One of the most beloved C# 3.0 features is Linq. Linq brings great power to C#, it allows you to easily write structured queries over collections or remote data sources. Now with C# is possible to make queries as easy as with other languages like Python. I decided to compare the way you make queries with C# and with Python. I found a great page showing 101 Linq examples, I decided to write Python versions of this examples. Which version do you like more?

C# version:

int[] numbers = { 5, 4, 1, 3, 9, 8, 6, 7, 2, 0 }; var lowNums = from n in numbers where n < 5 select n;

Python version:

numbers = [5, 4, 1, 3, 9, 8, 6, 7, 2, 0] low_nums = (nforninnumbersifn < 5)

C# version:

string[] digits = {"zero","one","two","three","four","five","six","seven","eight","nine"}; var shortDigits = digits.Where((digit, index) => digit.Length < index);

Python version:

digits = ['zero','one','two','three','four','five','six','seven','eight','nine'] short_digits = (digitforindex, digitinenumerate(digits)iflen(digit) < index)

C# version:

var numsPlusOne = from n in numbers select n + 1;

Python version:

nums_plus_one = (n + 1forninnumbers)

C# version:

string[] words = {"aPPLE","BlUeBeRrY","cHeRry"}; var upperLowerWords = from w in words select new {Upper = w.ToUpper(), Lower = w.ToLower()};

Python version:

The exact Python version would be something like:

words = ['aPPLE','BlUeBeRrY','cHeRry'] upper_lower_words = ( type('', (), {'upper': w.upper(),'lower': w.upper() })forwinwords)

But I feel more Pythonic this:

upper_lower_words = ( (w.lower(), w.upper())forwinwords)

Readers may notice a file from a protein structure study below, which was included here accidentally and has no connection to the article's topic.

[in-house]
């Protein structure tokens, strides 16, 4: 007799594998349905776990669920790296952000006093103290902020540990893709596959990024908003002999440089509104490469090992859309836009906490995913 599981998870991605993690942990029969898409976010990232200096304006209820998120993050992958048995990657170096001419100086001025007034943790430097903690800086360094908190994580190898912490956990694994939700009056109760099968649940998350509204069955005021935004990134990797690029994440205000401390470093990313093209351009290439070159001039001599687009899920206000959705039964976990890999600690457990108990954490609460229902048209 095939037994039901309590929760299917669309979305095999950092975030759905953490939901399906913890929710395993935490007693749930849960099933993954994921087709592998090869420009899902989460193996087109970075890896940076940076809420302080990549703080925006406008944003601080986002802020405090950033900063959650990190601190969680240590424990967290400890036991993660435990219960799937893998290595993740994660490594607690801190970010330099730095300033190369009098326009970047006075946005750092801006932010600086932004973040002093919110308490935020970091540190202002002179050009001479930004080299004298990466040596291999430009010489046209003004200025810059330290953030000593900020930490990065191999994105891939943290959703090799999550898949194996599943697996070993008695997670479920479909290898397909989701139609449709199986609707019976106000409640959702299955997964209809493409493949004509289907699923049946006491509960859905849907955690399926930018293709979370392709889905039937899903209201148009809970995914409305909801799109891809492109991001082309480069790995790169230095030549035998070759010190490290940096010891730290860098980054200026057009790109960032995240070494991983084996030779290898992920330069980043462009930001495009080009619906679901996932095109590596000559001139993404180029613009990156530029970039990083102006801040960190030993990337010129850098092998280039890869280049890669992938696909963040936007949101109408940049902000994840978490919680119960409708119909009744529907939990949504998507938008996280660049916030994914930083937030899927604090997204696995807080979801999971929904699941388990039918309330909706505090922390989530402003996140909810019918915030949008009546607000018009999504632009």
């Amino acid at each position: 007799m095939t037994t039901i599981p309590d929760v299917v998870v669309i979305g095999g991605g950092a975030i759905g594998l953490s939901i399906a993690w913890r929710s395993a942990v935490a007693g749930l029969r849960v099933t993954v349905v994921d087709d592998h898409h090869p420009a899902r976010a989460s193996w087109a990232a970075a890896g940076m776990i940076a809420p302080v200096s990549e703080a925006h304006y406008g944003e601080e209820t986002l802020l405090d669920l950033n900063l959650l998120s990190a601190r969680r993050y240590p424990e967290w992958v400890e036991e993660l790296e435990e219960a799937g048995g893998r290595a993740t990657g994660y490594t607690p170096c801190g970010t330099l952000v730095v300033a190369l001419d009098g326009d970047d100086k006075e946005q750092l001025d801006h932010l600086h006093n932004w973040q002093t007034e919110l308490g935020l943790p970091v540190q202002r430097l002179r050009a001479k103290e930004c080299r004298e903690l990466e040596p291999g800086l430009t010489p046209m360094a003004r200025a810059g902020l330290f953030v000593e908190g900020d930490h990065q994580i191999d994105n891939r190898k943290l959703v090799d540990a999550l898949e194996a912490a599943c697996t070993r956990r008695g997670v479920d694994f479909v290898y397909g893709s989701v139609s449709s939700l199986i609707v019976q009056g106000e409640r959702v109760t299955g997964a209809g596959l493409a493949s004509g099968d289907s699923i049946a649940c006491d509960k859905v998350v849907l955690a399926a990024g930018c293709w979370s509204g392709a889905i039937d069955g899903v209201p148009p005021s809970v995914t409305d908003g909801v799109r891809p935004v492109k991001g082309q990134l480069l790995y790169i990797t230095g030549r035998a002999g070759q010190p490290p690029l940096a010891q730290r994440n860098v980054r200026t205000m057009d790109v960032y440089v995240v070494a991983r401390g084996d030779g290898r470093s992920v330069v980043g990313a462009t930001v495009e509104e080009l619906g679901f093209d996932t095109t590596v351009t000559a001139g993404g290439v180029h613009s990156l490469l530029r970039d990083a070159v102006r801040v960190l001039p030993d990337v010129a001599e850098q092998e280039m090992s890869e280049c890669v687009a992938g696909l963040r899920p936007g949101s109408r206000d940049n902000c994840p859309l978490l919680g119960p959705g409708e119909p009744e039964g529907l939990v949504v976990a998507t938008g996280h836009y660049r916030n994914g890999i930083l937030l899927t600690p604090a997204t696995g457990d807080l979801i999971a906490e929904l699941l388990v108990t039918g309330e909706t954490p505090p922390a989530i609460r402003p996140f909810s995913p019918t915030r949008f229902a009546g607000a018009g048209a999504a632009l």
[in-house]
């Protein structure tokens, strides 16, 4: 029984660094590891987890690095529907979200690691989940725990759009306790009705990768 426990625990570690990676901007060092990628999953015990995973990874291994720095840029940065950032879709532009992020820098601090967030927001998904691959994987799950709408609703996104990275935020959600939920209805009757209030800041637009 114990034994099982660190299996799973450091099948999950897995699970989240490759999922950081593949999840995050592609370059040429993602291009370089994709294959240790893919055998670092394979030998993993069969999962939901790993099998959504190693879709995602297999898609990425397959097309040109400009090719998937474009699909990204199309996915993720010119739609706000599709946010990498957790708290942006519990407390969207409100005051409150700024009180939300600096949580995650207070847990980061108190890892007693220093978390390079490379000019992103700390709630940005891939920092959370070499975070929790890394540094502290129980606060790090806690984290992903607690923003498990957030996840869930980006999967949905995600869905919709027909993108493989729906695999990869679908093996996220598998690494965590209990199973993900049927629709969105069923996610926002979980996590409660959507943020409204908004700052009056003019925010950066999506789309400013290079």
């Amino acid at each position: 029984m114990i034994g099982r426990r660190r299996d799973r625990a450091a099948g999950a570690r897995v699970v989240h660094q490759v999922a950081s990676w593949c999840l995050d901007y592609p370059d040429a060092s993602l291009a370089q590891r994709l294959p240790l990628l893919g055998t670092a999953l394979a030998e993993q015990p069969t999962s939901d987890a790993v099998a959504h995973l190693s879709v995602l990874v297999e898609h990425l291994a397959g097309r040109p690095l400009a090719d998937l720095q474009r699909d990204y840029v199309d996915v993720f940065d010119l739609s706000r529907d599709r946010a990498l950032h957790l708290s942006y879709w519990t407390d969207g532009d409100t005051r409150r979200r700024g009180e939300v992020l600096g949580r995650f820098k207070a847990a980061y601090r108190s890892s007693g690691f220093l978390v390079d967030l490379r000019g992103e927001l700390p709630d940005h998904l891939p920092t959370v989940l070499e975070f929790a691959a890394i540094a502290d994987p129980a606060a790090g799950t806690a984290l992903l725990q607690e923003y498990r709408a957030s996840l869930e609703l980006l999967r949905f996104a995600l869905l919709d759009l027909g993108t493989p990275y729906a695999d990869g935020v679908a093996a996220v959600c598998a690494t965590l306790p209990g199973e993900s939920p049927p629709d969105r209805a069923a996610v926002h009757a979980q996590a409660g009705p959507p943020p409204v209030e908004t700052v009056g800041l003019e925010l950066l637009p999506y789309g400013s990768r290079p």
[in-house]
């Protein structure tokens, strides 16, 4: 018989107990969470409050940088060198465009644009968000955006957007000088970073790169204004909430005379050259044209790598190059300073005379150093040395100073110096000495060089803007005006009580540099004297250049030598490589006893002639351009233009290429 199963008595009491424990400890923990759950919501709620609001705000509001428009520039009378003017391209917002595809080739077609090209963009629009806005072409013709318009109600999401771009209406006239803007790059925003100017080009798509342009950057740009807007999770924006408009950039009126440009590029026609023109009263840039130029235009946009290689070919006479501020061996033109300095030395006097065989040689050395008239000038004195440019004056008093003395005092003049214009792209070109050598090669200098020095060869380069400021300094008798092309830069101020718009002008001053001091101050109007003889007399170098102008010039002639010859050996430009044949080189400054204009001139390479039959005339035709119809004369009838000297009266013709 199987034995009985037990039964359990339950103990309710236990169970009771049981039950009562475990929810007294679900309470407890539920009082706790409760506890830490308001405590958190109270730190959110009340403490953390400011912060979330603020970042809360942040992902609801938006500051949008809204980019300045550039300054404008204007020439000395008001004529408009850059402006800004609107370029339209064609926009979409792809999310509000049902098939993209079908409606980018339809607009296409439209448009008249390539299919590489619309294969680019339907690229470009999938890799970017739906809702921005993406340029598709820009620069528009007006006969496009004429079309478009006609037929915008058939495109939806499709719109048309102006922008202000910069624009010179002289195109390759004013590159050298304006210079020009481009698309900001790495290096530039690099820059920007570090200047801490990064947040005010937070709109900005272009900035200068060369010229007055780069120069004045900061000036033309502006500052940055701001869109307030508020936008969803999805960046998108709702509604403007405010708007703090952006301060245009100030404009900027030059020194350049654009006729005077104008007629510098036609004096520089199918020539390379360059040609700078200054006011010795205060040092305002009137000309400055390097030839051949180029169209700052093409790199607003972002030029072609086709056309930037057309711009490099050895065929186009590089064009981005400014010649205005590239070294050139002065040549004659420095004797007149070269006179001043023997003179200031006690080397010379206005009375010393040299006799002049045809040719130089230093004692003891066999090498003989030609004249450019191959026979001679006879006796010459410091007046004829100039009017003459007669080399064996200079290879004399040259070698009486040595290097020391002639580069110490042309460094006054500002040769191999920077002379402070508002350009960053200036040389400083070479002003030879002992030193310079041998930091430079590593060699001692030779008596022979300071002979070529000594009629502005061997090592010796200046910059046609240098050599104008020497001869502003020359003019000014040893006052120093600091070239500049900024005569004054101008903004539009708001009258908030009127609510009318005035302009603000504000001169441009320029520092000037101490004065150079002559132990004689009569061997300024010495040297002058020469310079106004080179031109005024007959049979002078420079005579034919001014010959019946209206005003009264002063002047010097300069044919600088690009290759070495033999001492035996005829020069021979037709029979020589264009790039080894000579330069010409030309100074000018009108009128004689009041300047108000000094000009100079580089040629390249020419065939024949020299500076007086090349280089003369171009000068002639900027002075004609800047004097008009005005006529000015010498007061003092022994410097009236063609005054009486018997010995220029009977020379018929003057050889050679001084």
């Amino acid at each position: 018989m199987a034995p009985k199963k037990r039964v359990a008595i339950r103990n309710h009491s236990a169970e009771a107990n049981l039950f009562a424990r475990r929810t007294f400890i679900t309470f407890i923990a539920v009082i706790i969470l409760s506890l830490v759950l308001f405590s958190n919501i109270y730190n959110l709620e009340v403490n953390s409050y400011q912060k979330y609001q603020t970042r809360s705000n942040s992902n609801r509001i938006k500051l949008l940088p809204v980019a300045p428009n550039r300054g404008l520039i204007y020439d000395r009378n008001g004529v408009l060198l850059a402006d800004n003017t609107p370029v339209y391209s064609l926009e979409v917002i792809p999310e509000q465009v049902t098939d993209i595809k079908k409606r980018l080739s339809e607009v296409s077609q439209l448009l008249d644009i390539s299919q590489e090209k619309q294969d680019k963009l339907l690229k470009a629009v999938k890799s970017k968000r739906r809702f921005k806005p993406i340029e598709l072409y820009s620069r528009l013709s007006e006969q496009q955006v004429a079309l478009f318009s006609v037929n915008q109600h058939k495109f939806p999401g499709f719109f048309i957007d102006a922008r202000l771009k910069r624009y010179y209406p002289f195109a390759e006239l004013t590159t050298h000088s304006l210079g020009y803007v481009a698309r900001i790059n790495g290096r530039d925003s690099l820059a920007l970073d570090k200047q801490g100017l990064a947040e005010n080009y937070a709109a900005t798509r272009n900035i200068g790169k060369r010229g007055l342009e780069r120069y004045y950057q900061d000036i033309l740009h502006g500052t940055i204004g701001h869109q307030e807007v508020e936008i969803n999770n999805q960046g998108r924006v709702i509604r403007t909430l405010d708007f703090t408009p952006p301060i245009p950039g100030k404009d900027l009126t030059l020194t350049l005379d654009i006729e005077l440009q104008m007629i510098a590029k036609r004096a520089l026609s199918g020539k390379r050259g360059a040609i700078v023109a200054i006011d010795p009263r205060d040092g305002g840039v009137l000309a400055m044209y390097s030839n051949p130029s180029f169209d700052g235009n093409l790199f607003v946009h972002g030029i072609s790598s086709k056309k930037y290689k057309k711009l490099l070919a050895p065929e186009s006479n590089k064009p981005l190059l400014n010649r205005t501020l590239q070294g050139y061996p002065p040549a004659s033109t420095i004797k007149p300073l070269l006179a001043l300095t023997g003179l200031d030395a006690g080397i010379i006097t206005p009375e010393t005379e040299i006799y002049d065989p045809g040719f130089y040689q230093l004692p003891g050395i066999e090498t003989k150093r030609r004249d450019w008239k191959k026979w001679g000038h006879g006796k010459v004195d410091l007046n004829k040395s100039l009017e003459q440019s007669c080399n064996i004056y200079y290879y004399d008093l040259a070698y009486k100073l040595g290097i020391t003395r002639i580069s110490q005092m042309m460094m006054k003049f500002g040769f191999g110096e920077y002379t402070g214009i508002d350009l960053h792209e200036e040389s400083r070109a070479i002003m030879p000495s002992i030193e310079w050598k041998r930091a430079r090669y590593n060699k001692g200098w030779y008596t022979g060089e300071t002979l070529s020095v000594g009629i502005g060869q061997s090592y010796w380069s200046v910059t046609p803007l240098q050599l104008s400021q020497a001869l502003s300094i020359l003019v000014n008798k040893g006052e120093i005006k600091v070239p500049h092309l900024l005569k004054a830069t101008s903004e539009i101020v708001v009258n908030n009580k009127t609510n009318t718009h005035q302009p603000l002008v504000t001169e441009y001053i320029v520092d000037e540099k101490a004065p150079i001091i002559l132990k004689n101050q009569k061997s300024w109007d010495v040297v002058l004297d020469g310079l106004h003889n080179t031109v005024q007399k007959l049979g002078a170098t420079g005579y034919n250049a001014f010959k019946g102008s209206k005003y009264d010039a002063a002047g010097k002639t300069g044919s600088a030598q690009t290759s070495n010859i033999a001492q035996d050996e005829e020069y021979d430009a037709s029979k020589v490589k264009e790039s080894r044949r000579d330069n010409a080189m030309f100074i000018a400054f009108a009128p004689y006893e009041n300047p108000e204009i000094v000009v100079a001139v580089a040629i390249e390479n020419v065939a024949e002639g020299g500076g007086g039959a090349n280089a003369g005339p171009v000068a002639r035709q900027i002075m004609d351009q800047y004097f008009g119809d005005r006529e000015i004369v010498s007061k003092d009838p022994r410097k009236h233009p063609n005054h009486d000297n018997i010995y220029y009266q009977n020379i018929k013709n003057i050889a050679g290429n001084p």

Or even this:

upper_lower_words = ( {'upper': w.upper(),'lower': w.upper() }forwinwords)

C# version:

int[] numbersA = { 0, 2, 4, 5, 6, 8, 9 };int[] numbersB = { 1, 3, 5, 7, 8 }; var pairs = from a in numbersA, b in numbersB where a < b select new {a, b};

Python version:

numbersA = [0, 2, 4, 5, 6, 8, 9] numbersB = [1, 3, 5, 7, 8 ] pairs = ( (a, b)forainnumbersAforbinnumbersBifa < b)

C# version:

var orders = from c in customers, o in c.Orders, total = o.Total where total >= 2000.0M select new {c.CustomerID, o.OrderID, total};

Python version:

I couldn’t find how to make the assignment in Python, so the version is:

orders = ( {'customer_id': c.customer_id,'order_id': o.order_id,'total': o.total }forcincustomersforoinc.ordersifo.total > 2000)

C# version:

var orders = from c in customers where c.Region =="WA"from o in c.Orders where o.OrderDate >= cutoffDate select new {c.CustomerID, o.OrderID};

Python version:

orders = ( (c.customer_id, o.order_id)forcincustomersifc.region =='WA'foroinc.ordersifo.date >= cutoff_date)

C# version:

var first3Numbers = numbers.Take(3);

Python version:

if we are working with something like a list, we could do:

first_3_numbers = numbers[:3]

but, if we are working with iterators, we must do:

first_3_numbers = itertools.islice(numbers, None, 3)

C# version:

var allButFirst4Numbers = numbers.Skip(4);

Python version:

all_but_fist_4_numbers = numbers[4:]# list versionall_but_fist_4_numbers = itertools.islice(numbers, 4, None)# iterator version

C# version:

var firstNumbersLessThan6 = numbers.TakeWhile(n => n < 6);

Python version:

fist_numbers_less_that_6 = itertools.takewhile(lambdax: x < 6, numbers)

C# version:

var allButFirst3Numbers = numbers.SkipWhile(n => n % 3 != 0);

Python version:

all_but_first_3_numbers = itertools.dropwhile(lambdax: x % 3 != 0, numbers)

C# version:

numbers.First() numbers.Last()

Python version:

numbers[0]# first for a listnumbers[-1]# last for a listnumbers.next()# first for iteratorlist(numbers)[0]# first for iteratorlist(numbers)[-1]# last for iterator

C# version:

intevenNum = numbers.First((num, index) => (num % 2 == 0) && (index % 2 == 0));

Python version:

even_num = [nfori, ninenumerate(numbers)ifn%2 == 0andi%2 == 0][0]

or:

even_num = (nfori, ninenumerate(numbers)ifn%2 == 0andi%2 == 0).next()

to be continued…